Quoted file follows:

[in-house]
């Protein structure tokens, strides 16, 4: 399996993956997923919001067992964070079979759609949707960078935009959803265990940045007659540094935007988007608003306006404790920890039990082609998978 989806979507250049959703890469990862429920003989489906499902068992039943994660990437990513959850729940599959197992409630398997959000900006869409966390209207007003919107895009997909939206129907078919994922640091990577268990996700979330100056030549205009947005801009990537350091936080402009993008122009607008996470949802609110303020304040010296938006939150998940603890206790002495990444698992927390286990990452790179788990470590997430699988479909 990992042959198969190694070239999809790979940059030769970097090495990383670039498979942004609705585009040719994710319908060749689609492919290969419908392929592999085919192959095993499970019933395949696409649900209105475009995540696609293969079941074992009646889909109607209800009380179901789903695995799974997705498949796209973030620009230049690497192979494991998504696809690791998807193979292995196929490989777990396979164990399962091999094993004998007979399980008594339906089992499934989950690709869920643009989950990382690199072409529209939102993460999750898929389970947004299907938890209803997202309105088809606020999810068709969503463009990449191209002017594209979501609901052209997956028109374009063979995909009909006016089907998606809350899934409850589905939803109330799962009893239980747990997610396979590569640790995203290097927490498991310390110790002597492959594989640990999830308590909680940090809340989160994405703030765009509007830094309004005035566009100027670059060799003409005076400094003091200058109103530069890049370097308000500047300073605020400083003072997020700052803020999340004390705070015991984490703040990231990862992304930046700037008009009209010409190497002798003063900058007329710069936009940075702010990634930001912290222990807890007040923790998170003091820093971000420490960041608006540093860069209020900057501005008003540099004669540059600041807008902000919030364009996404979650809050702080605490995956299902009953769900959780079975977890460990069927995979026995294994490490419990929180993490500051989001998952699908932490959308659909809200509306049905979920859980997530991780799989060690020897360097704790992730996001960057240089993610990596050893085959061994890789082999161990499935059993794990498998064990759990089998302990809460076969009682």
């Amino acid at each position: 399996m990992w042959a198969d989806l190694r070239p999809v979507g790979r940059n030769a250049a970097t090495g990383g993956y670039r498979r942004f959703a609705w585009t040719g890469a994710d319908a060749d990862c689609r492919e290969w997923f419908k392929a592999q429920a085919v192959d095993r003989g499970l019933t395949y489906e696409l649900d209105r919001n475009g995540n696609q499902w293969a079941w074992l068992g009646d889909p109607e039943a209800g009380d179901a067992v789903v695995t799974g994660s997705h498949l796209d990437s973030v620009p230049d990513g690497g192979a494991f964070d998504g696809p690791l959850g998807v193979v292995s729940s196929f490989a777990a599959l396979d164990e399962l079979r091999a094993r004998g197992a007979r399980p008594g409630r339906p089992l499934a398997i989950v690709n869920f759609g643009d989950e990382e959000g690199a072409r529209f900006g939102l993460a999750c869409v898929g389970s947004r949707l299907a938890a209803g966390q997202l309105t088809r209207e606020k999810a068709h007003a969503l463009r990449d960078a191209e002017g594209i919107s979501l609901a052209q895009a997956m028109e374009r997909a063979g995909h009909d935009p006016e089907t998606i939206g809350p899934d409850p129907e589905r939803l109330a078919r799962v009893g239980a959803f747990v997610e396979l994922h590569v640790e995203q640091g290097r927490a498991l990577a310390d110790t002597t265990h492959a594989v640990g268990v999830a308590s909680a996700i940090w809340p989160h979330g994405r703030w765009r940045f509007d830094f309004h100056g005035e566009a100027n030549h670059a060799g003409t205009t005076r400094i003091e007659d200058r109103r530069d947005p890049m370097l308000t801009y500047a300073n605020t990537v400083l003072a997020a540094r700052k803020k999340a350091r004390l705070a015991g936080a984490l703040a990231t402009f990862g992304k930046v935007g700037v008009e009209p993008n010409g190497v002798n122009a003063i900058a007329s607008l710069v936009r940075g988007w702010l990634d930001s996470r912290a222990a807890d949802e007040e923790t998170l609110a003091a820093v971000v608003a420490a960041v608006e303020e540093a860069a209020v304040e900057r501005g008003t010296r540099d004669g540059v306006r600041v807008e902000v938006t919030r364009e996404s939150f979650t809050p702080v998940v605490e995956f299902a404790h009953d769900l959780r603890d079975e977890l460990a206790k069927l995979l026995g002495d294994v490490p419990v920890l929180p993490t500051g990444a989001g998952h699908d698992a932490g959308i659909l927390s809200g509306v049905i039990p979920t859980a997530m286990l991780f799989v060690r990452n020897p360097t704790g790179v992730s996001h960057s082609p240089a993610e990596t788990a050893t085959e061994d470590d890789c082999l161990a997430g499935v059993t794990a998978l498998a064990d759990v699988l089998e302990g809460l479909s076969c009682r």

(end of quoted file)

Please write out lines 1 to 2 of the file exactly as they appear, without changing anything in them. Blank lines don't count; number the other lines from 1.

[in-house]
């Protein structure tokens, strides 16, 4: 399996993956997923919001067992964070079979759609949707960078935009959803265990940045007659540094935007988007608003306006404790920890039990082609998978 989806979507250049959703890469990862429920003989489906499902068992039943994660990437990513959850729940599959197992409630398997959000900006869409966390209207007003919107895009997909939206129907078919994922640091990577268990996700979330100056030549205009947005801009990537350091936080402009993008122009607008996470949802609110303020304040010296938006939150998940603890206790002495990444698992927390286990990452790179788990470590997430699988479909 990992042959198969190694070239999809790979940059030769970097090495990383670039498979942004609705585009040719994710319908060749689609492919290969419908392929592999085919192959095993499970019933395949696409649900209105475009995540696609293969079941074992009646889909109607209800009380179901789903695995799974997705498949796209973030620009230049690497192979494991998504696809690791998807193979292995196929490989777990396979164990399962091999094993004998007979399980008594339906089992499934989950690709869920643009989950990382690199072409529209939102993460999750898929389970947004299907938890209803997202309105088809606020999810068709969503463009990449191209002017594209979501609901052209997956028109374009063979995909009909006016089907998606809350899934409850589905939803109330799962009893239980747990997610396979590569640790995203290097927490498991310390110790002597492959594989640990999830308590909680940090809340989160994405703030765009509007830094309004005035566009100027670059060799003409005076400094003091200058109103530069890049370097308000500047300073605020400083003072997020700052803020999340004390705070015991984490703040990231990862992304930046700037008009009209010409190497002798003063900058007329710069936009940075702010990634930001912290222990807890007040923790998170003091820093971000420490960041608006540093860069209020900057501005008003540099004669540059600041807008902000919030364009996404979650809050702080605490995956299902009953769900959780079975977890460990069927995979026995294994490490419990929180993490500051989001998952699908932490959308659909809200509306049905979920859980997530991780799989060690020897360097704790992730996001960057240089993610990596050893085959061994890789082999161990499935059993794990498998064990759990089998302990809460076969009682």